The TaxWatch Research Blog

The TaxWatch Research Blog is a forum where our research staff can address topics and issues in a short format. Keep an eye on this space during Legislative Session for frequent posts making sense of the activity at the Capitol. 

Now is the Time to Eliminate the Business Rent Tax

It would be difficult to find a more clear and widespread competitive disadvantage faced by many Florida businesses than the Business Rent Tax (BRT). Florida subjects commercial lease and license payments to the state and local sales tax and it is the only state in the nation that does so. This creates a government mandated increase of up to 8.0 percent in occupancy costs for all business that rent, a cost they would not incur in any other state (see Appendix for background and history of Florida’s sales tax and the BRT). Florida businesses pay more than $1.7 billion a year as a result of this tax.

Additionally, these rents are subject to the applicable local option sales tax, which can be as high as 2.0 percent. Local sales taxes can only apply to the first $5,000 of a sale of tangible property, but this cap does not apply to rents. The full amount of rent is taxable. Local taxes add another estimated $230 million.

If required by the lease, property taxes, as well as payments for services such as utilities, parking, and janitorial services may also be part of the taxable rent.

Florida TaxWatch released a study on the BRT in 2015 that analyzed the potential benefits of reducing/ eliminating the tax. This report is an update of that study. In addition to examining who pays the tax, the tax burden, and the potential tax savings, this report assesses the impact of the tax on the competitiveness of Florida businesses and the perception of Florida’s business climate. In addition, the myriad of different legislation addressing the BRT for consideration by the 2017 Florida Legislature is examined.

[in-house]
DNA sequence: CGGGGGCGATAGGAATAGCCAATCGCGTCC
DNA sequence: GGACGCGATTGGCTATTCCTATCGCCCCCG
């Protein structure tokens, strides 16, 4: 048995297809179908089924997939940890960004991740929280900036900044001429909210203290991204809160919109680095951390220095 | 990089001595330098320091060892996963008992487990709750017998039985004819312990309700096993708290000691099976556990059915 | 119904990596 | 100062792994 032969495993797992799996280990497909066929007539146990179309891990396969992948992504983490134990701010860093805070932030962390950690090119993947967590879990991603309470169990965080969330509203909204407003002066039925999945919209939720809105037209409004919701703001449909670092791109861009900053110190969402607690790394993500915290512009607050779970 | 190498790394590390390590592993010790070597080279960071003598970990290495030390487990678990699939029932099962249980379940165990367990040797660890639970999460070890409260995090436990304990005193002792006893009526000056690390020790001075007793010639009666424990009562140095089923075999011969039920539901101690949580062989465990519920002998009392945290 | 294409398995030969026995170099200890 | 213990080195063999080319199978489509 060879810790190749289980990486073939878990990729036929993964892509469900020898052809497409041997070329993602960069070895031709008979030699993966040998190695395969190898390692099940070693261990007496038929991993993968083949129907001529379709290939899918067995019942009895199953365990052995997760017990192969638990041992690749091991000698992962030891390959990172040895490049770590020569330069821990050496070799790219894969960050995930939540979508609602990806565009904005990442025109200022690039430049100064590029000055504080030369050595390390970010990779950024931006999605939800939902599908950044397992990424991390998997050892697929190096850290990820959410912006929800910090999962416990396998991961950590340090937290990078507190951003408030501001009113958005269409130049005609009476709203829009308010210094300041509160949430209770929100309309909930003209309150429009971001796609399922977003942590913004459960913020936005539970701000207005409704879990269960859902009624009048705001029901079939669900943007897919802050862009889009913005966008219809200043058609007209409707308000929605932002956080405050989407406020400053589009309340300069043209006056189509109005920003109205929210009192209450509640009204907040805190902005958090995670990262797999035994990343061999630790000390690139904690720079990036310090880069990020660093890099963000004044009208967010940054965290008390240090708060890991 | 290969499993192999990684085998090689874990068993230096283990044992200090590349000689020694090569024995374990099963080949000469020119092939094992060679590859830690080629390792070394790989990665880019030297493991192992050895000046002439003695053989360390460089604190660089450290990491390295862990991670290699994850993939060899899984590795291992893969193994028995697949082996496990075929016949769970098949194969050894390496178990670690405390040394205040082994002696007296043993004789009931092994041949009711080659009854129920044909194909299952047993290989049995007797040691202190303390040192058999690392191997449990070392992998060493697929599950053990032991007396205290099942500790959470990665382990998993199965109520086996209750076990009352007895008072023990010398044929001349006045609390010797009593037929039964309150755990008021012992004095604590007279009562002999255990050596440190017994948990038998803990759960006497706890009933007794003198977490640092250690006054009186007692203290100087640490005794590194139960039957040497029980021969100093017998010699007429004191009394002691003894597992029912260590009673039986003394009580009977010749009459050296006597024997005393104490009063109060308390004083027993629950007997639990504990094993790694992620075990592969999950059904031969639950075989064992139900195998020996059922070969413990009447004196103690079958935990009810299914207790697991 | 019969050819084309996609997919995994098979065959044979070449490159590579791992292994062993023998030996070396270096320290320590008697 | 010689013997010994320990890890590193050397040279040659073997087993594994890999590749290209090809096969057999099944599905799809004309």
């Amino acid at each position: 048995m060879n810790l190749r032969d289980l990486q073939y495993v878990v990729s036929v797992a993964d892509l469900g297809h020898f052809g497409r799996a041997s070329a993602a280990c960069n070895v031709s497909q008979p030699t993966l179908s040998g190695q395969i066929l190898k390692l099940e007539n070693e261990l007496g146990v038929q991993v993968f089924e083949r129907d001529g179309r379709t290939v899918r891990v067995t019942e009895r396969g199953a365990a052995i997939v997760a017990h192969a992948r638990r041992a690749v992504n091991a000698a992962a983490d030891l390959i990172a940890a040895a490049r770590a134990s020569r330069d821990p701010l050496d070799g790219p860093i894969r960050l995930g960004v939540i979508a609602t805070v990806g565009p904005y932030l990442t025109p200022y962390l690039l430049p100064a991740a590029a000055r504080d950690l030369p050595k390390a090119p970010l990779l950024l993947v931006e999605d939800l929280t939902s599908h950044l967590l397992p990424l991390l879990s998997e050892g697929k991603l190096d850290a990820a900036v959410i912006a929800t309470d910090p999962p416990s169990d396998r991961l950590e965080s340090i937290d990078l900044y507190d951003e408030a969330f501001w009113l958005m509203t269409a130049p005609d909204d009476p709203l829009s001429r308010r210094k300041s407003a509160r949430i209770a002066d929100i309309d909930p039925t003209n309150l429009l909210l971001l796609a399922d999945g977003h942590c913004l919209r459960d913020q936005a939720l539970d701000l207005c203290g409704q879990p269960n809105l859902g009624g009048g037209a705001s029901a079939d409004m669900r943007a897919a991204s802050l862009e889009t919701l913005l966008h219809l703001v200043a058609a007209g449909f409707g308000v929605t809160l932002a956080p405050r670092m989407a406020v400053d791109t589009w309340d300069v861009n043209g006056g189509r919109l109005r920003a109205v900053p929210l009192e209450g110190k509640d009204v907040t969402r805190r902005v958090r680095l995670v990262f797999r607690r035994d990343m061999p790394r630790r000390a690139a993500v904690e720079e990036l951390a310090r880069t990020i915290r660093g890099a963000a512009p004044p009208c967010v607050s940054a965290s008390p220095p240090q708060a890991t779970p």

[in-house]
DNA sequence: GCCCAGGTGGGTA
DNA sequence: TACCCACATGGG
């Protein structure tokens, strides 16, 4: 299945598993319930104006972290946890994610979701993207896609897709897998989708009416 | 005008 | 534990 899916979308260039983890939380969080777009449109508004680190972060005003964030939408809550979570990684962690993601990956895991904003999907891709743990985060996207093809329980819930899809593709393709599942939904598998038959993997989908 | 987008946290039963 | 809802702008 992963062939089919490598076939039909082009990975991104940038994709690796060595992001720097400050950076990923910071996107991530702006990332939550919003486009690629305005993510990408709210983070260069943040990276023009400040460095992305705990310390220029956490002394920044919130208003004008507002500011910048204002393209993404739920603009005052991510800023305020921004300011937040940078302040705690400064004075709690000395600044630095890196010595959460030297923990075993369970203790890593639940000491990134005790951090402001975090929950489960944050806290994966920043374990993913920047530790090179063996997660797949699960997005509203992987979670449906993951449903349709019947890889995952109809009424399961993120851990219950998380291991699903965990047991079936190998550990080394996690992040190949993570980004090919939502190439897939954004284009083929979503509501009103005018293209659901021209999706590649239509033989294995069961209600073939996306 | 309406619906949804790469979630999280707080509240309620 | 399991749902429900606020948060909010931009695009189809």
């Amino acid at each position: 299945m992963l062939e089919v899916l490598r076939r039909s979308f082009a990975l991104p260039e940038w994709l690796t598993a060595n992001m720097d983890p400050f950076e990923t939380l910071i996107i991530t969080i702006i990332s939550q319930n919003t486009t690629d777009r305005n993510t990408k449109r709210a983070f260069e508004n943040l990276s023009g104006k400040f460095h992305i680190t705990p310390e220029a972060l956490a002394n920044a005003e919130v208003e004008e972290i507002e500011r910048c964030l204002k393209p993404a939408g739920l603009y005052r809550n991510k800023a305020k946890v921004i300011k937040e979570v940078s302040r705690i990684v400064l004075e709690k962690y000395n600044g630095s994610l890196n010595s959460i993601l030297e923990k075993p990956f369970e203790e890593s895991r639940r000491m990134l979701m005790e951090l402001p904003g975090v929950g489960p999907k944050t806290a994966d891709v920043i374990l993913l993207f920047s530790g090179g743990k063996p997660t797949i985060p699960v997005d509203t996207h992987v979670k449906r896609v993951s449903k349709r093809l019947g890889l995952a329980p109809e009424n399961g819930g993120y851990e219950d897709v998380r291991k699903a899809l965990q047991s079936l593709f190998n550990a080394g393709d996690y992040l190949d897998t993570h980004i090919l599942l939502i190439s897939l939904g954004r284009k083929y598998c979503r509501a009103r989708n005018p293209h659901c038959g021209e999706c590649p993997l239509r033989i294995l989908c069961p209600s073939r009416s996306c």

Other the last several years, Governor Rick Scott and the Florida Legislature have shown a commitment to both reducing taxes and improving the state’s business climate. A reduction in the BRT has been considered, and despite broad support, it has failed to happen, largely due to concerns over the fiscal impact of a significant reduction and competition for other tax cuts and spending priorities. In 2017, the debate is on again.

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